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The following code crashes on the second Pop() call. I'm a novice with C and I've been staring at this code now for over an hour and i can't see the error. Any ideas to help me out on why this code is crashing?

#include <stdio.h>

#define StackDataSize 100

typedef struct Stack
{
    int index;
    void *data[StackDataSize];
} Stack;

void* Pop(Stack *s)
{
    if(s->index >= 0)
    {
        return s->data[s->index--];
    }
    else
    {
        fprintf(stderr, "ERROR: Stack Empty\n");
        return NULL;
    }
}

void Push(Stack *s, void *v)
{
    if(s->index < StackDataSize)
    {
        s->data[++s->index] = v;
    }
    else
    {
        fprintf(stderr, "ERROR: Stack Full\n");
    }
}

int main(void)
{
    Stack s = {-1}, *intstack = &s;

    int x = 123456;
    Push(intstack, &x);

    printf("%d\n", *(int*)Pop(intstack));
    printf("%d\n", *(int*)Pop(intstack));

    return 0;
}
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1  
Have you stepped through it in the debugger? Stop at each line and check s and index for nulls. –  No Refunds No Returns Jan 6 '10 at 23:02

7 Answers 7

up vote 11 down vote accepted

On the second Pop, the stack is empty, and Pop returns NULL if the stack is empty.

So in the second line:

printf("%d\n", *(int*)Pop(intstack));

you are dereferencing NULL as a pointer to an int.

printf("%d\n", *(int*)NULL );
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The second pop tries to pop from an empty stack, and the Pop() function returns NULL. Then the main function tries to dereference this NULL-pointer and print the value that it's pointing to.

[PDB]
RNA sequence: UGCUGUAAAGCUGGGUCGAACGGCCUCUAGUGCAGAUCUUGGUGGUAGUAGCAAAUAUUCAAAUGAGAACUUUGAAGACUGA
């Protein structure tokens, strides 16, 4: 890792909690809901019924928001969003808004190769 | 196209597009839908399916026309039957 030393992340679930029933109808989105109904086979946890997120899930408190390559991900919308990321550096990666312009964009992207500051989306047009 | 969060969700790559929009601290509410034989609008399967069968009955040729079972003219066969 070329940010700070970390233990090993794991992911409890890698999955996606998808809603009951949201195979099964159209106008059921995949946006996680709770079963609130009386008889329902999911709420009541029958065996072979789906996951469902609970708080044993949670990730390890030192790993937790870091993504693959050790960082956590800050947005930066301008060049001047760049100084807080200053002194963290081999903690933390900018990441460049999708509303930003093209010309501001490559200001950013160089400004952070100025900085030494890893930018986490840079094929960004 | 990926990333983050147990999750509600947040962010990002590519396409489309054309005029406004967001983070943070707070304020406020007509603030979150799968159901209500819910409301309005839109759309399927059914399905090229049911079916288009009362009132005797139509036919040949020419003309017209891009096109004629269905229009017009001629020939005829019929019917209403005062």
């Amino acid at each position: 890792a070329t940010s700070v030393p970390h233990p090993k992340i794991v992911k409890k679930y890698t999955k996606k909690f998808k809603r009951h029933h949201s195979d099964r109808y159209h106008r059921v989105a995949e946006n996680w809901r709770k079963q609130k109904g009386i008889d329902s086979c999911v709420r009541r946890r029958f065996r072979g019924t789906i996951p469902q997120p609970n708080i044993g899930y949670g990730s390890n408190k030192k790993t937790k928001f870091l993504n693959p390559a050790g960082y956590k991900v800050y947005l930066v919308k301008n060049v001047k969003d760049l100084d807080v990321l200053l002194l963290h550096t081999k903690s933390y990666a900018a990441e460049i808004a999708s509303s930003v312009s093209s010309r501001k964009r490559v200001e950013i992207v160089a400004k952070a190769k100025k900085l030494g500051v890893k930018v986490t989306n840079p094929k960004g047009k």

Since the NULL-pointer doesn't point to anything valid you get a segmentation fault.

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The second call to Pop returns NULL, which you then cast to int * and try to dereference. Dereferencing NULL results in a segfault.

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To echo all the previous answers, the problem is that the second call to Pop returns NULL, which you try to dereference in the second call to printf().

On a purely informational note, with array-based stacks, it's a little easier if you grow from the top to the bottom, rather than the other way around:

void Push(Stack *s, void *v)
{
  if (s->index)
    s->data[--s->index] = v;
  else
    // overflow
}

void *Pop(Stack *s)
{
  if (s->index < StackDataSize)
    return s->data[s->index++];
  else
  {
    // underflow
    return NULL;
  }
}
...
Stack s = {StackDataSize, {NULL}};

This way 0 doesn't become a special case.

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You're trying to dereference the NULL you return in the empty case.

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Is the "index" member signed or unsigned? If its unsigned, then the expression "s->index--" will result in a very large number.

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I think you'd agree, by inspection, it's signed. –  Craig McQueen Jan 6 '10 at 23:59

While I look at your code, I see another issue that would also cause a crash: I think you've got an "off by one" error on the Push() as well, here:

void Push(Stack *s, void *v)
{
    if(s->index < StackDataSize)
    {
        s->data[++s->index] = v;
    }
    ...

Checking s->index < StackDataSize, then doing a pre-increment ++s->index and writing to s->data will write one past the end of the array if s->index == StackDataSize - 1. That would also give you a segmentation fault.

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